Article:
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New faces, bright clothes in place of whites and a format change but the same result for England as the first one-day international ended much the same as the Tests, with a comfortable Australia win.

The hosts cruised to victory after England set a competitive 7-269, but that was chased down with consummate ease courtesy of an excellent century from Aaron Finch as they reached the target with 4.2 overs to spare and six wickets in hand. 

Finch was outstanding as he compiled his 121 off 128 balls in the chase, making Gary Ballance's dropped catch at mid-off when the opener was on just seven all the more disastrous. 

England won the toss and chose to bat, but Alastair Cook may have regretted the call having not known what would be a good score on the MCG's drop-in pitch. 

It wasn't all bad news at all though, with their four and five, fifth Test debutant Ballance (79) and Irishman Eoin Morgan (50) performing well, while Ian Bell showed signs of what he's capable of with 41 at the top of the order. 

Cook himself can add another failure to his list of plenty on this tour with just four before falling caught behind to Clint McKay.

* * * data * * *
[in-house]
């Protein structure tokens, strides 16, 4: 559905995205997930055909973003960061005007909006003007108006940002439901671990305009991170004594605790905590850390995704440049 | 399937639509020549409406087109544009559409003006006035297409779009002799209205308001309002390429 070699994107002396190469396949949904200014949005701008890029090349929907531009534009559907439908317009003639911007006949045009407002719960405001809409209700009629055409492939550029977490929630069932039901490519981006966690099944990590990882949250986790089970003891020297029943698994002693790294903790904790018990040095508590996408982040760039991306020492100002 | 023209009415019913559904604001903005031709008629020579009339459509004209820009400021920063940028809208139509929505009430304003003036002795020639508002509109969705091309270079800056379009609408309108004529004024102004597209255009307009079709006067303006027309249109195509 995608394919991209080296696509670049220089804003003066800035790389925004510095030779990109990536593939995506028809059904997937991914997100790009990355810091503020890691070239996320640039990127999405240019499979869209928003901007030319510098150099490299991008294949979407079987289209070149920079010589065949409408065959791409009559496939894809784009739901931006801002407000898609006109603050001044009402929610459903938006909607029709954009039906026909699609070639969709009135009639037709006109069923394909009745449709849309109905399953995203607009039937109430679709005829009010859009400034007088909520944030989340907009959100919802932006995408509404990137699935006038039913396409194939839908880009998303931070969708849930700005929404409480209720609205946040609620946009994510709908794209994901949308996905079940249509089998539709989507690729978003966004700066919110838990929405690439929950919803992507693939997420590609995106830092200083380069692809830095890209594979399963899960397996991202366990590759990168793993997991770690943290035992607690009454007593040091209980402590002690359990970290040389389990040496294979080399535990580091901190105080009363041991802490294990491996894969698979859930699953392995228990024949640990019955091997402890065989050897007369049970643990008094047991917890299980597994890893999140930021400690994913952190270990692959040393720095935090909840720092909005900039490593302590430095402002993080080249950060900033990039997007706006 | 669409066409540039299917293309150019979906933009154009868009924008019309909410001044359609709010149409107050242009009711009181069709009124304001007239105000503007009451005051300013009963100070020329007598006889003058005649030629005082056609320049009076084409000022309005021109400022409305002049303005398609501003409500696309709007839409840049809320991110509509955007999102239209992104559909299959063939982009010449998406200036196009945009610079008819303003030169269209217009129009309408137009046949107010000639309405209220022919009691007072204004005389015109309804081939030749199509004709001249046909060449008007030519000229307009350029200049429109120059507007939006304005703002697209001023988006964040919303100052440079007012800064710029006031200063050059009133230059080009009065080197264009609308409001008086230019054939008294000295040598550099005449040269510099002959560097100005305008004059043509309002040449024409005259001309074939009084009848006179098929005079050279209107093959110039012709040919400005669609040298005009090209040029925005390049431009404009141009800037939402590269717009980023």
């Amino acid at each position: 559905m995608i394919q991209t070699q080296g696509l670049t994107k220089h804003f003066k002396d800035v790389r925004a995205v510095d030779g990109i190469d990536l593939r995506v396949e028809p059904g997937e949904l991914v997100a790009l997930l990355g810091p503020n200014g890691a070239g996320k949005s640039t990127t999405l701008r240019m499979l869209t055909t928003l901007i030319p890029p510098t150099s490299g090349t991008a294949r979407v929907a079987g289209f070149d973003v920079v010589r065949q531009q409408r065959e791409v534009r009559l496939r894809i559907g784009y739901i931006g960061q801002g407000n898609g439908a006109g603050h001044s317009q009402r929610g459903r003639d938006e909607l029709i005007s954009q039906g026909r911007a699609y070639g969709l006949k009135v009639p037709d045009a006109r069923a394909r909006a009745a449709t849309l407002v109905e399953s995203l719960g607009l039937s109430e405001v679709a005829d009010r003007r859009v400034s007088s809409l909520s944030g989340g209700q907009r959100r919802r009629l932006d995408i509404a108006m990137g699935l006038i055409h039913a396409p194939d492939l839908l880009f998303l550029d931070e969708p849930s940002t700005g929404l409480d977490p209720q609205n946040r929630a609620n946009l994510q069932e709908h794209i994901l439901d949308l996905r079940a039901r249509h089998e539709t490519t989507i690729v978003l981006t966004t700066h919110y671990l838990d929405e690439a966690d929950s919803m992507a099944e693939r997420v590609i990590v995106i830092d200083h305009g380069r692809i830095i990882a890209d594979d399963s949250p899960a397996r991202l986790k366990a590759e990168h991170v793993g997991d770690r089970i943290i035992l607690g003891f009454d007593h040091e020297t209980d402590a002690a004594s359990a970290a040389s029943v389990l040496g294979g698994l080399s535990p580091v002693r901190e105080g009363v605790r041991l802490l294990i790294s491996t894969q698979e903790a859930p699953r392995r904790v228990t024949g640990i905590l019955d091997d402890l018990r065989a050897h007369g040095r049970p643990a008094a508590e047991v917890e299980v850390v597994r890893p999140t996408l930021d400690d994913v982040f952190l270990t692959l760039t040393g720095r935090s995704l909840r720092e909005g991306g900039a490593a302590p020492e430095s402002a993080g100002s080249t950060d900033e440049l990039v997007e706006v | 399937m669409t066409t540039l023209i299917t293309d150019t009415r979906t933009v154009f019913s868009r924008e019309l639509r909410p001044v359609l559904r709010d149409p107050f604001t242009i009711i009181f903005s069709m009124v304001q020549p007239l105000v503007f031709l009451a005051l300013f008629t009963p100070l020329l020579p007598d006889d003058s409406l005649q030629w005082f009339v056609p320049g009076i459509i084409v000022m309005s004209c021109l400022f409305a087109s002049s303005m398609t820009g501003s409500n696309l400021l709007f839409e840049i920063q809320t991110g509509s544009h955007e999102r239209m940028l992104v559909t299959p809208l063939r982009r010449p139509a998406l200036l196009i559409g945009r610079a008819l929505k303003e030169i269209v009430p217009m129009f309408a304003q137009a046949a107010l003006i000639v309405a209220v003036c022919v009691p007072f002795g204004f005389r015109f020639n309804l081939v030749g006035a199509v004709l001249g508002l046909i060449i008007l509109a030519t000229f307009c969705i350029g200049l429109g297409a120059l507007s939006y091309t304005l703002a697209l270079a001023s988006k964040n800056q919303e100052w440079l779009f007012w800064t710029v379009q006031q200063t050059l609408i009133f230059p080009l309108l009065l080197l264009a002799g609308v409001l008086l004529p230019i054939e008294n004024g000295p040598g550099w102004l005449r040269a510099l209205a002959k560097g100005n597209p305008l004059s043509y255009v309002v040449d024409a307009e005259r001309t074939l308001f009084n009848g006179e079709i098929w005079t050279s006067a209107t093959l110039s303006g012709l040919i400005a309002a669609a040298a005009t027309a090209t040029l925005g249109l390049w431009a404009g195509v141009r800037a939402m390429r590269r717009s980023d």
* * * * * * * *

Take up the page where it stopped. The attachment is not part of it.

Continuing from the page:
The trundling opener took three wickets, all of them in the top four batsmen, and was typically frugal with an economy rate of just 4.4 an over from his 10. 

Test hopeful Nathan Coulter-Nile also put in a solid performance with 1-51 from his maximum overs despite copping some stick from swash-buckling keeper-batsman Jos Buttler in the last over. 

But Finch and opening partner David Warner took the game away from the outset with a partnership of 163 before Warner (65) tried to hit his old mate Joe Root into the Yarra and holed out to Ben Stokes. 

Chris Jordan got reward for a good performance and deserved more than his one wicket, a peach of a delivery which bowled Shane Watson for a second ball duck. 

Michael Clarke then came in to steady the innings again and put together a seemingly easy 43 off 42 balls before falling to Tim Bresnan.

Ballance managed to hold onto a catch late in the innings, and it was Finch of course, who went to the bowling of Stokes way after the damage had been done.

George Bailey (17no) and Glenn Maxwell (9no), both capable of tearing world class bowling attacks apart in their own right, finished the job with a minimum of fuss. 

Images via Getty 


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Colourful new clothes same drab result for England as Australia draw first blood in ODI series
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